Realizing the difficulties of achieving Negro suffrage in the States, the leaders of the Radical Wing of the Republican Party began to turn their attention to the District of Columbia over which Congress had jurisdiction.

If Negro suffrage could be achieved in the District, with its large colored population, that would set the standard which some of the Southern States might be eventually be persuaded or compelled to follow.

Thus the municipal politics of Washington and Georgetown were to become a vital issue in the struggle for power between the Radical Republicans in Congress and Andrew Johnson, the Conservative Democrat in the White House.”

(The Uncivil War: Washington During the Reconstruction, 1865-1878, James H. Whyte, Twayne Publishers, 1958, excerpts pg. 37)

Saddled with Another Absolutist Regime

Alexander Hamilton was no friend of the Articles of Confederation and the decentralized republic it represented, but he did know the limits of newly-created federal power within the new constitution. His view was that States retained any authority not specifically delegated, and that State troops, as in 1861-1865, would constitutionally resist any invasion to preserve their independence and sovereignty.

James Madison wrote of this as well, stating that more than one State might band together, as in the later Confederate States of America, to resist any and all encroachments on State sovereignty by the federal agent created by the States.

Alexis de Toqueville, the French traveler in the America of 1831-32, saw firsthand the powers of “this strange new democratic monster” that would within thirty years gain control of the federal government and consolidate all, by force, into one common mass.

Saddled with Another Absolutist Regime

“In Toqueville’s opinion, the many levels of responsibility acted as buffers against the tyranny of the majority that ordinarily characterized democracy. Then United States possessed a centralized government but not a centralized administration.

To what extent American self-government was an outgrowth of the federal constitution, or merely a by-product of their habits and experiences, remains to be seen. This much, however, is clear: no subject so agitated the founding fathers as the possible loss of local responsibility under a federal government. The new constitution had to be designed in a way that maximized State autonomy.

As Hamilton put it in Federalist 62, “The equal vote allowed to each State [i.e. in the Senate] is at once a constitutional recognition of the portion of sovereignty remaining in the individual States, and an instrument for preserving that residual sovereignty.”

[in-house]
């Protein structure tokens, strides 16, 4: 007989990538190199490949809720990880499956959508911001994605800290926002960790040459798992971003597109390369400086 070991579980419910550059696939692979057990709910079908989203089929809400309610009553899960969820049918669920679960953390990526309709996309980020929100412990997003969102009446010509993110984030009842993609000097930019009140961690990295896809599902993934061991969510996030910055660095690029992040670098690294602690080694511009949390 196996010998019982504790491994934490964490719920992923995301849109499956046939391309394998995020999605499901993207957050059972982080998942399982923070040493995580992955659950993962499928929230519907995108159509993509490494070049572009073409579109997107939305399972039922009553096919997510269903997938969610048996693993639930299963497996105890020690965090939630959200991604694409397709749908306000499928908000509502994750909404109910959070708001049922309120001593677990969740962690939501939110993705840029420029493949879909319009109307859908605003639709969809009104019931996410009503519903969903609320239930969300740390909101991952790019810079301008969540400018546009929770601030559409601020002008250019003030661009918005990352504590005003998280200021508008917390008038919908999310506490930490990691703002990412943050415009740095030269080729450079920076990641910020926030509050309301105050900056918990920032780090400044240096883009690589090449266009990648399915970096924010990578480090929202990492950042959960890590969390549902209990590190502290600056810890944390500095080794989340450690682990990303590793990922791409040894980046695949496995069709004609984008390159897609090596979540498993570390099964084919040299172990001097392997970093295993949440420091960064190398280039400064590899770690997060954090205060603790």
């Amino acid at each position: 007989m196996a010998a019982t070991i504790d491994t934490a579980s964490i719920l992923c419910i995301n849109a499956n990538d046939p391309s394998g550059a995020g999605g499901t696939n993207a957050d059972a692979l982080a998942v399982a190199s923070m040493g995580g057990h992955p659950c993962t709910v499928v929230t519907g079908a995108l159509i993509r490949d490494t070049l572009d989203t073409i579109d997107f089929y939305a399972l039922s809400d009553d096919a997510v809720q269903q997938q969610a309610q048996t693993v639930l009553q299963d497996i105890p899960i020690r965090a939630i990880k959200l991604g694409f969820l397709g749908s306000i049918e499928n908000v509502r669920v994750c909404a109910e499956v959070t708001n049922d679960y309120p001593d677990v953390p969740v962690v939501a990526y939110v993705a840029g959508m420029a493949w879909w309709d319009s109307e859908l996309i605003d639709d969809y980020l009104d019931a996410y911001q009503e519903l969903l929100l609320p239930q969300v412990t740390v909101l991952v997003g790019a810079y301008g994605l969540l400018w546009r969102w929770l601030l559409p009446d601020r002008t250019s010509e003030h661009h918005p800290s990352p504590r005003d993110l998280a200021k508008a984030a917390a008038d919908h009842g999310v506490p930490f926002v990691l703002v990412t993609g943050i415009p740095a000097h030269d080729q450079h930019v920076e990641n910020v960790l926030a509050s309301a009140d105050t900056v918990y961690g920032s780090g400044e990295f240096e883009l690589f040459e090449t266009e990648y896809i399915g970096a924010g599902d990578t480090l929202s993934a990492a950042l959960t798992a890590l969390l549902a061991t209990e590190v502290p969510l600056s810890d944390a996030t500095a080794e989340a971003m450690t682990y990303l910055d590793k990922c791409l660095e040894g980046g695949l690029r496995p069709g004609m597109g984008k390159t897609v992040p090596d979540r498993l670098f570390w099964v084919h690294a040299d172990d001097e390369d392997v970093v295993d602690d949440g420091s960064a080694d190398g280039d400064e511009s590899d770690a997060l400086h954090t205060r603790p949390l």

Although Hamilton favored a centralized economic authority, he argued that the federal government could not legitimately use the taxing power as an excuse to interfere in the internal government of the States. In Federalist 28, he argued that State militias would be called out to resist invasions of sovereignty.

[James] Madison concurred, and in Federalist 46 suggested that the States would band together to prevent such encroachments. Even the arch-federalist John Marshall declared (in McCulloch v. Maryland) that “no political dreamer was ever wild enough to think of breaking down the lines which separate the States, and of compounding the American people into one common mass.”

Interference in the life of local communities had been one of the complaints against the royal government. The anti-Federalists were afraid that, by adopting the Federal Constitution, they were saddling themselves with another absolutist regime. Mass democracy, as Toqueville realized, was dangerous.”

(The Politics of Human Nature, Thomas Fleming, Transaction Publishers, 1988, excerpts pg. 200)

“Wolves Snapping at the Throat of Democracy”

After a long career as the Commonwealth’s Attorney of Lynchburg, Robert “Cap’n Bob” Yancey’s wife suggested that thirty-four years in that position was long enough and he should retire. But Yancey had been the State’s attorney “for so long that he considered the office his own prerogative.”

In his 1925 re-election bid the regeneration of the Ku Klux Klan became an important issue: that regeneration since 1915 was the result of New Yorker Theodore Roosevelt’s “100% Americanism,” increased foreign immigration since the 1880s, and Woodrow Wilson’s war and its intense anti-German propaganda.

The original late -1860s Ku Klux Klan was a defensive reaction to the Republican party’s Union League intimidation and voter-suppression activities in the immediate postwar. It had no official flag and disbanded in 1869 after Union League activities diminished. Later incarnations of the Klan bore little if any resemblance to the original.

“Wolves Snapping at the Throat of Democracy”

“Nobody thought Father could be elected in 1925 because, in that year, the candidate who opposed him had the support of the Ku Klux Klan. And Father scorned the Ku Klux Klan with the most outspoken contempt.

“Anti-Jew, anti-Catholic, anti Negro!” said my father scathingly. “Why don’t they reduce it to a summary and conclusion and call it anti-Christ!” My father could not fight the Ku Klux Klan hard enough to suit himself. It was an insult to the South that the name Ku Klux Klan had been revived.